First, let’s look to the Psalms.  Psalms 34:18 reminds us, “The Lord is near to the brokenhearted and saves the crushed in spirit.”  At all times, and especially in these times, the only rail you have to grab is this one, TRUST in the LORD.  He is near and He saves.  When you finally escape the ditch, it won’t be your fam or your peoples, but the hand of the Lord that pulls you out.  It’s like Psalms 27:10 reveals, “For my father and my mother have forsaken me, but the Lord will take me in.  You are not at the mercy of fate my friend, you are in the hands of a loving and living God!

Finally, as A.W. Tozer wrote, “It is doubtful, that God will ever use us greatly until we have been hurt deeply.”  So, the next time you’re walking around dreaming with your coat of many colors envisioning the world as it should be, as it could be, remember this.   Your destiny will often be found at the end of a journey of dashed dreams, stolen coats, deep ditches, and restricted living.  That’s a joyous thought huh?  Well actually, it is, once you realize that these things are necessary for the fruition of the promise of the original dream!  Don’t give in, don’t give up, and don’t shun the darkness of the ditch.   Alistair Begg says, “In shunning the trials we miss the blessings, and we don’t have the tender eyes that comes from nights of tears.” Never forget the end of Joseph’s story.  Never forget Genesis 50:24.  “You intended to harm me, but God intended it for good to accomplish what is now being done, the saving of many lives.”  The dream will be dug out from the ditch.  God reclaims that which has been discarded!  Yes, you were abandoned, but not for the reasons you think.  You were abandoned to perfect a dream, that becomes a vision, that matures into destiny, that saves many lives.  You were abandoned to be reclaimed!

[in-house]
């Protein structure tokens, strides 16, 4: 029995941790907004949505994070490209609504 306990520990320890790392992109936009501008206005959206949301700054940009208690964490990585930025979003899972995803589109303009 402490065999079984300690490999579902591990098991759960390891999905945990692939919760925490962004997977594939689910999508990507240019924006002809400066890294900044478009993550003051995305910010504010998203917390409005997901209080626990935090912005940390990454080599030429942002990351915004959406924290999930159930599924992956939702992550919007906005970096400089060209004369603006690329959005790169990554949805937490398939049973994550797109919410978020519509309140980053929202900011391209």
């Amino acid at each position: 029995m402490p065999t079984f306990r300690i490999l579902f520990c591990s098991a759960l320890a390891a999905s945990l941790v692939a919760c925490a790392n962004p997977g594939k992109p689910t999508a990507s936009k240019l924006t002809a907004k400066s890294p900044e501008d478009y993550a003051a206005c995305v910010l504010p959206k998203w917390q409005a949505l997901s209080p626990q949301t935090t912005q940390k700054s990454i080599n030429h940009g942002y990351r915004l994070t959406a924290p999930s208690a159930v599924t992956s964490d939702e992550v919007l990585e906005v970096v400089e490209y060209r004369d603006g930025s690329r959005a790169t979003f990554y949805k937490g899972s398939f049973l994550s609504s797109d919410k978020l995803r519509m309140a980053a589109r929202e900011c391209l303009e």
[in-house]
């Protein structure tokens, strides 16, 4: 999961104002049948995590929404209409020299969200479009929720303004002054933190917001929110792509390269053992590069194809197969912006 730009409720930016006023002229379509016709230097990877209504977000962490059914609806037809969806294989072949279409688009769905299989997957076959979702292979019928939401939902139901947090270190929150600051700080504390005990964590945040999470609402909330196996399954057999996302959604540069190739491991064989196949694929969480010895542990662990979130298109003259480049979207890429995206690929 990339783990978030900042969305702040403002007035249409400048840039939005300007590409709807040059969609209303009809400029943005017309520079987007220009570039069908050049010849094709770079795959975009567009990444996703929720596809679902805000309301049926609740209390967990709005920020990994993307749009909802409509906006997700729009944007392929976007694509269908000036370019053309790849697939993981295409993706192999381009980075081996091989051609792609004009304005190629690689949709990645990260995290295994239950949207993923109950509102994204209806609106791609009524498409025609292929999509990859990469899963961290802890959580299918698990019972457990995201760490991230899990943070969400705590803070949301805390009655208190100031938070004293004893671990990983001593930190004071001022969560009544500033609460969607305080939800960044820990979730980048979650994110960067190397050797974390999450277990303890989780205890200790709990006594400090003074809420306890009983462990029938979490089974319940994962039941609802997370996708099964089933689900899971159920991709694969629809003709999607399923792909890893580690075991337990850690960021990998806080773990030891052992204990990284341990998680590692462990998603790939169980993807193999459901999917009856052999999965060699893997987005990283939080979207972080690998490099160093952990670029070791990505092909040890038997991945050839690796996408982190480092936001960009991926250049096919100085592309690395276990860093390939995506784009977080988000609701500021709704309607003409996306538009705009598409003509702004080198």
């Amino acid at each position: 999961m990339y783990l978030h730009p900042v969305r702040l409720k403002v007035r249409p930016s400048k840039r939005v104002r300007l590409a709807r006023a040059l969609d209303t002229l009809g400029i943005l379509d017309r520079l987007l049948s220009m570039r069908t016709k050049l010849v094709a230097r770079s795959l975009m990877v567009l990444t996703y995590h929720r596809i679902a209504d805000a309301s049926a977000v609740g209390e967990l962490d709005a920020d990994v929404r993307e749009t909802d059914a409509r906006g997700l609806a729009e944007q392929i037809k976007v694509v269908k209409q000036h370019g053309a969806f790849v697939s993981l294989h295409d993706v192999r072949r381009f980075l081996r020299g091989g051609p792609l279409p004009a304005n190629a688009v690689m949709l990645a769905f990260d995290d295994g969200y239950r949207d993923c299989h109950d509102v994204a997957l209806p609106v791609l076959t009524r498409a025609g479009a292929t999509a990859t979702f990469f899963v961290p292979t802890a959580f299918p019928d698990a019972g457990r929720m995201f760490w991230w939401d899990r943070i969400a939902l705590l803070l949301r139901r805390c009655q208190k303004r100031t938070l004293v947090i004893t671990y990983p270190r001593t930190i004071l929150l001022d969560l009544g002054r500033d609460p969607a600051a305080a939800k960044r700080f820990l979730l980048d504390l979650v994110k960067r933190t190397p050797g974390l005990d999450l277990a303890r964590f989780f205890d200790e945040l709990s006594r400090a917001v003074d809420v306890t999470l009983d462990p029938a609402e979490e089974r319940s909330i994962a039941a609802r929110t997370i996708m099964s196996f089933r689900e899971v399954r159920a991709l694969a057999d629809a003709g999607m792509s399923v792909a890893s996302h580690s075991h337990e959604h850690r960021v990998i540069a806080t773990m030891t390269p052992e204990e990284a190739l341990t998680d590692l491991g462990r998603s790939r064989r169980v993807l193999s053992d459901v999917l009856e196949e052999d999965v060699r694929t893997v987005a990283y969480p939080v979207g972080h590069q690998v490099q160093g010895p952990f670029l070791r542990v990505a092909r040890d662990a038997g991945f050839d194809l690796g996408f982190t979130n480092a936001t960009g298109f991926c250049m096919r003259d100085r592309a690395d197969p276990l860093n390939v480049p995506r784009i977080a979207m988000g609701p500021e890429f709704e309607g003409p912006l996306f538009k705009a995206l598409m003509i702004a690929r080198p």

OH, and oh yeah, Be A Bridge!

This blog originally appeared at rudyhagood.com

 

The Eighth Day: New Beginnings & New Meaning

Do you still get excited for Sunday morning?  Do you??!  Are you overwhelmed by the thought of millions of Christians all over the world getting together to worship the one resurrected King?  Or has your passion grown cold?  The fact is, for most, Sunday morning is still “that day!”  It’s the day of united worship and of family reunion!  Augustine of Hippo wrote in his signature work, City of God, “The Sabbath is brought to a close not by an evening, but by the Lord’s day, as an eighth and eternal day, consecrated by the resurrection of Christ, and also prefiguring the eternal repose not only of the spirit, but also of the body. Then, we shall rest and see, see and love, love and praise. This is what shall be in the end without end.”  I’d like for you to pause and consider the beauty of Augustine’s Sunday paradigm.  Is it not awe inspiring?

We find in the resurrection narratives of all four gospels the phrase “the first day of the week.”  1st century and 2nd century Christians saw Sunday as the beginning of the week yes, but they also saw it as the eighth day.  For early believers every Sunday followed the Sunday before, making it a “new beginning,” an “eighth day.”  If it’s not obvious, eight is biblical numerology’s number for new beginnings.  This is why babies were circumcised and given their names on the eighth day.